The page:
10. I admit, while I read this thread I was confused by your position. At one point I considered deploying the "doing something for 30 years does not preclude doing something wrong for 30 years" line. I'm glad I didn't. I believe I understand now. You work in a very conservative field—and it's right to be conservative! Failure is expensive. Lives are at stake. Of course stability is at a premium. Miscellaneous Boeing snafus aside, aerospace is the same way. But—and I think this is a critical distinction—KSP (and KSP 2) are video games about aerospace. And video games demand a different design philosophy. Every resource I've looked at in my three years or so (ha) since learning to program has described a concept known as "encapsulation." Encapsulation is used to ensure that you always know the ways in which the different parts of your project interact. In your words, it is a way to "silo away" parts of your project. And everywhere I've seen it, it has been described as a way to improve the ability of your program to be developed and maintained. Encapsulation does this by allowing you to replace, say, Commnet checks to determine whether your vessel can be controlled with a function that just returns "true." This now lets you test other systems that may interact with Commnet without considering what Commnet would have to say about it. Your testing can now be more scientific because you can limit your independent variables to the absolute minimum and test each feature in relative isolation. This also applies for development: You needn't wait for the implementation of plasma sheathing to develop relay functionality, because although these are both Commnet and should interact during real gameplay, each of them still means something in isolation. This also has ripples for modding. If you wanted to write a mod to supplant Commnet, it could be very difficult to dig through a tightly-integrated system, commandeering every individual function—and what if you miss one? However, a properly-encapsulated Commnet would be but a step removed from a drop-in module. All functionality is located in one place, and can be replaced easily. It even makes API documentation more sensible. So, in light of encapsulation being apparently accepted as best practice, and the benefits it brings, it's plausible that it is in use in the development of KSP 2. And, if replacement with stubs is present in the kind of testing suite encapsulation permits, it's plausible that it is in the testing suite applied to KSP 2. Given these, I conclude that it is plausible that adding an option to disable Commnet, or a feature like Commnet, is as easy as exposing the "stub out" functionality of the testing suite to an options menu—and doing so will not impact stability.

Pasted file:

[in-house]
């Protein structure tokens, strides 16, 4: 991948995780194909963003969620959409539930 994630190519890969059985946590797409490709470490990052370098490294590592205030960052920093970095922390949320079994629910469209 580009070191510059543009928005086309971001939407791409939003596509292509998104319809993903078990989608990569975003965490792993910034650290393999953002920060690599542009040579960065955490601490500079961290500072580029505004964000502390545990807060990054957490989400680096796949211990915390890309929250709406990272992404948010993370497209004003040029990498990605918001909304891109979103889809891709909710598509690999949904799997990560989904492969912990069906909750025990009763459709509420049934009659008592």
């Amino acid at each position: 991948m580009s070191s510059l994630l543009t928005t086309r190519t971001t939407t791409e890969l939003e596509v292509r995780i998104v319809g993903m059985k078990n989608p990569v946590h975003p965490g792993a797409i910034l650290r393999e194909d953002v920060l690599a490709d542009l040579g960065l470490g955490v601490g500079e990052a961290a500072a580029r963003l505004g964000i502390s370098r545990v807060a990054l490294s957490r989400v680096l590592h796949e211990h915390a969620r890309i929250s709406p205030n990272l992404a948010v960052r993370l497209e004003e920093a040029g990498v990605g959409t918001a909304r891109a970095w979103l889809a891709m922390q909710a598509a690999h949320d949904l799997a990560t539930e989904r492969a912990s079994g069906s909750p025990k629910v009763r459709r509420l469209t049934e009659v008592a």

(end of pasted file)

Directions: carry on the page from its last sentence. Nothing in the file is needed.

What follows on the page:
11. Eh, fair enough. If it's too early it's too early. Well, if a resource pack or a category pack are needed, the Ailevérse team will be ready to go.
  12. Oh, for sure—I'm not suggesting that we immediately start creating these mods. There's a large chance that we won't need all of these features, or maybe even any of them—but it'd be best to not trip over one another while implementing the ones it turns out we will need.